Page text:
Udana – The Fourth Pathway

The fourth Vayu, UDANA relates to the upward movement of our bodies, which literally can be seen in children as they grow up and in the elderly as they begin to shrink in size. Udana Vayu is expressed through exhaling and is applied to physical exertion. When functioning, one is willing to reach beyond general limitations, challenging oneself in his/her career, personal development and in the mind. Mentally, it applies to growth when present and stagnation when deficient. An example of deficiency is one who chooses to stay at a job that leads nowhere without any mental stimulation, one who has stopped learning and/or one who can’t move on. Examples of deficiency are people who aren’t able to speak up for themselves and their needs, and those with a lack of enthusiasm and will. When one has too much Udana Vayu, it can lead to pride, willfulness and arrogance; there’s too much growing and not enough assimilation to what one has experienced.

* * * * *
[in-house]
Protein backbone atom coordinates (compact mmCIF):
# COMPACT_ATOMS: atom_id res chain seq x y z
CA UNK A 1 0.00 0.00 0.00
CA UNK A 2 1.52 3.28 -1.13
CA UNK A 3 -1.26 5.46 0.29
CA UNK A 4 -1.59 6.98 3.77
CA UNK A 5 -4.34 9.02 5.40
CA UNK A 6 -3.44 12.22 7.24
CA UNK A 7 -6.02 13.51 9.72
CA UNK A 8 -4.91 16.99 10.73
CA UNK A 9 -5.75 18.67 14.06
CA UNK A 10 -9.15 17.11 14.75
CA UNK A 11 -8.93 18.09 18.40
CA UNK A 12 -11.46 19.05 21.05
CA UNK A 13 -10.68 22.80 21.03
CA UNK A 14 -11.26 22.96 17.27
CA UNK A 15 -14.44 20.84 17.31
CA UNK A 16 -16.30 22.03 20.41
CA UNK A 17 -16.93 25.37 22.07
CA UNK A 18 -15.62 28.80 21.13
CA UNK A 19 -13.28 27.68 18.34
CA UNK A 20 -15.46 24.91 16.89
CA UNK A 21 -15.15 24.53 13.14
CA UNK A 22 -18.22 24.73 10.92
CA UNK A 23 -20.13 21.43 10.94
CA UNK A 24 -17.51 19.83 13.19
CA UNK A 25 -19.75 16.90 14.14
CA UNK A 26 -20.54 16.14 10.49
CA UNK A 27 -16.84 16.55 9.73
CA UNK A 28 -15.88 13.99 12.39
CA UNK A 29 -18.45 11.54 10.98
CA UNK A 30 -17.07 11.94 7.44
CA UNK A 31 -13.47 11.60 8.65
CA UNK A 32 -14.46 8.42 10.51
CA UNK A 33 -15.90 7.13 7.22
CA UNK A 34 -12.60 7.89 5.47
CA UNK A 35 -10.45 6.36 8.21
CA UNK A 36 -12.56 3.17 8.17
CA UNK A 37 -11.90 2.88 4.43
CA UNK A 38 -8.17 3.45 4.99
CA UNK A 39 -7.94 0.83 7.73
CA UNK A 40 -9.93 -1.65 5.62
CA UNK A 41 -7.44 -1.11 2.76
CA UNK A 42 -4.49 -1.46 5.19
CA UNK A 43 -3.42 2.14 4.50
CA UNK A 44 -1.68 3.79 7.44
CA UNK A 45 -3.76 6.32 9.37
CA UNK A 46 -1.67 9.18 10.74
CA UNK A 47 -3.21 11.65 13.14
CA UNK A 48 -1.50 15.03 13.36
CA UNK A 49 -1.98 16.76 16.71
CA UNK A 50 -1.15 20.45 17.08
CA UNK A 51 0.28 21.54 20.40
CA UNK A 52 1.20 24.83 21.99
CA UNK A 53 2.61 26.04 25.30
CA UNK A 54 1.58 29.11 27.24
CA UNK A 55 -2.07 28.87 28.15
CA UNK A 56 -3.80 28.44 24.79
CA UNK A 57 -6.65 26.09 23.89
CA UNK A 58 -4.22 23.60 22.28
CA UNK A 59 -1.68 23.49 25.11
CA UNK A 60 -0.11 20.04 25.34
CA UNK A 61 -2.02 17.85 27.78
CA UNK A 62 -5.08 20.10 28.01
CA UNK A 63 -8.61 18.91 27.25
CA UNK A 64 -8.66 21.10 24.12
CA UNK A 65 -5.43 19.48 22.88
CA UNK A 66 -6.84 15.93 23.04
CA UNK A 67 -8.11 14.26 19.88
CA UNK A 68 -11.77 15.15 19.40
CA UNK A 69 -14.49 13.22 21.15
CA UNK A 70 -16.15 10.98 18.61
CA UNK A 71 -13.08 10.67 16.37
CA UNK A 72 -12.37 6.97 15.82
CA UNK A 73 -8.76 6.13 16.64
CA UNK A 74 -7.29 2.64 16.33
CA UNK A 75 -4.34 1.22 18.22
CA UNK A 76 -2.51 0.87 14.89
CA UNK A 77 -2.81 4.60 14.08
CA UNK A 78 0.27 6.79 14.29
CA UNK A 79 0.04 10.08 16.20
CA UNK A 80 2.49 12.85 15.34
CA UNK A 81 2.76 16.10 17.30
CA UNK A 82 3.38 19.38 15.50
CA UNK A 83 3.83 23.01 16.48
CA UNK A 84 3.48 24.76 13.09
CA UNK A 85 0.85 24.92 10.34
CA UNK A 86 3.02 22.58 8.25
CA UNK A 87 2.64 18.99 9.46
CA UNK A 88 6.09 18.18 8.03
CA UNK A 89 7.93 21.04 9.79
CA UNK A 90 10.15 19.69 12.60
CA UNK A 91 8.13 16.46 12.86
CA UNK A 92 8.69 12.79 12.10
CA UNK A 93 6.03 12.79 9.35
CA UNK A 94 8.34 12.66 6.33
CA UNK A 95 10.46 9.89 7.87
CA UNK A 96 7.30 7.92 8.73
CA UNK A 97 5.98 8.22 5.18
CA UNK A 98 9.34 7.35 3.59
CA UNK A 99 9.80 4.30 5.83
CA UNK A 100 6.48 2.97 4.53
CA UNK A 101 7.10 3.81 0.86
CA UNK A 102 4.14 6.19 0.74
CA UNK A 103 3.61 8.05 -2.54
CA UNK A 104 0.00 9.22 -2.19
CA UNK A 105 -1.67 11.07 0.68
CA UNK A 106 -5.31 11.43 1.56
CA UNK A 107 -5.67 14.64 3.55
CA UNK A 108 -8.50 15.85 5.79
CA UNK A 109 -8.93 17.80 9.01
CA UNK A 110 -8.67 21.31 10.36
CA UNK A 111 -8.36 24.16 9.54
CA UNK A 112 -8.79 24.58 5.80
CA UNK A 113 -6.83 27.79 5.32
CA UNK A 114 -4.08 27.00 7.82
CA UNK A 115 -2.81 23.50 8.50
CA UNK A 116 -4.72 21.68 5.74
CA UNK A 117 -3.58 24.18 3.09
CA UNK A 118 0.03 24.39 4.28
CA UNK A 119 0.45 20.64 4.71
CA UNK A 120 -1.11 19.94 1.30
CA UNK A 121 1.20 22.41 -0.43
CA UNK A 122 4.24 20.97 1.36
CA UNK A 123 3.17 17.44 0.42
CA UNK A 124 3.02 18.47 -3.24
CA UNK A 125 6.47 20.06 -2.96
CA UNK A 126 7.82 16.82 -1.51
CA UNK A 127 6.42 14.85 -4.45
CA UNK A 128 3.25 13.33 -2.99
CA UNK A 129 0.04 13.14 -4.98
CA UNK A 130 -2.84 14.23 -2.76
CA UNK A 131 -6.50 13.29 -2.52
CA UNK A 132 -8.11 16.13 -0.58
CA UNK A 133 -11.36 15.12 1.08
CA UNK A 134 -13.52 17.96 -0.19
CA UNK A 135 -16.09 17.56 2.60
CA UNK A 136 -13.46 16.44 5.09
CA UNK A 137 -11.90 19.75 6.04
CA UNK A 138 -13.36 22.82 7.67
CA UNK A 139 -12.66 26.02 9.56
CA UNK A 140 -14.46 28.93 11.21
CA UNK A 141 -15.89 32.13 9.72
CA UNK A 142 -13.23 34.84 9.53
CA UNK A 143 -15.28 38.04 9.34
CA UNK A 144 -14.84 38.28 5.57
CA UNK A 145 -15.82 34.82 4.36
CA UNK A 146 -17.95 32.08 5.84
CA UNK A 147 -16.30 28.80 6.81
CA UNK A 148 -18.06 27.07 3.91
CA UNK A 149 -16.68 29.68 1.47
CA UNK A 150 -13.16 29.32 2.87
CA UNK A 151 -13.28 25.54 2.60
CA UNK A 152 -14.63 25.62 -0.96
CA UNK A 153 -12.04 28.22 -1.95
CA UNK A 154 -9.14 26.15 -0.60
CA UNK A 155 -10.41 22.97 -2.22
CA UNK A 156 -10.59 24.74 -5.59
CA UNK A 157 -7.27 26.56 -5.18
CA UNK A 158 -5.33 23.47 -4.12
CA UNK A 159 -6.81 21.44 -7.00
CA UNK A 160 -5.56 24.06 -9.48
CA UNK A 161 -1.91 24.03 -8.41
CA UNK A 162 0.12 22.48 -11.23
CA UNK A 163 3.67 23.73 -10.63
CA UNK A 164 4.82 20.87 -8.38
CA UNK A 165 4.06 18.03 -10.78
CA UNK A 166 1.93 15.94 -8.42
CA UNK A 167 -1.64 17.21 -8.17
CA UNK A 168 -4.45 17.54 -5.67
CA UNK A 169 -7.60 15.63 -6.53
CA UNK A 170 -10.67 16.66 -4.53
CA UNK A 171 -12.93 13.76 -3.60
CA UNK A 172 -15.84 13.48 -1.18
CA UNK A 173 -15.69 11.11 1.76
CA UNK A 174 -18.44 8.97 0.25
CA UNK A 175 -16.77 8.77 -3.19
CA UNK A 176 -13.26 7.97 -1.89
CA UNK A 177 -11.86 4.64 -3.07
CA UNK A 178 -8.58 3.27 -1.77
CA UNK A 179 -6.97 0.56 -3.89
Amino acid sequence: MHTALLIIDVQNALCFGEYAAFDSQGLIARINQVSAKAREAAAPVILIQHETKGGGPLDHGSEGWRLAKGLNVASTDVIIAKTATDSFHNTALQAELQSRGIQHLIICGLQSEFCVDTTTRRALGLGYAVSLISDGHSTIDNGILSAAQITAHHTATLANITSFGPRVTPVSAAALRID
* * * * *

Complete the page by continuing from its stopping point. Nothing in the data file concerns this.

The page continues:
In yoga, this is found in students who have a difficult time holding their head up high, or even their body upright. Life Force is not moving upwards. It is also seen in students who stay with the same class level and same yoga teacher for years, resistant to trying something new, and fearful of exploring the unknown. It can be seen in students unwilling to try a new yoga pose because it looks difficult. While Udana Vayu rules exhaling to release the positive energy obtained from inhaling, I like guiding the inhale upward also. I often instruct a student to breathe from the Root Chakra, all the way up the spine and exhaling in the throat, where the Fifth Chakra dwells, and which it rules. Exhaling here can soften any stress or strain in this area and can strengthen any weaknesses. Once that pathway is established, students then inhale up the spine and exhale out through the crown of the head, continuing the ascending development.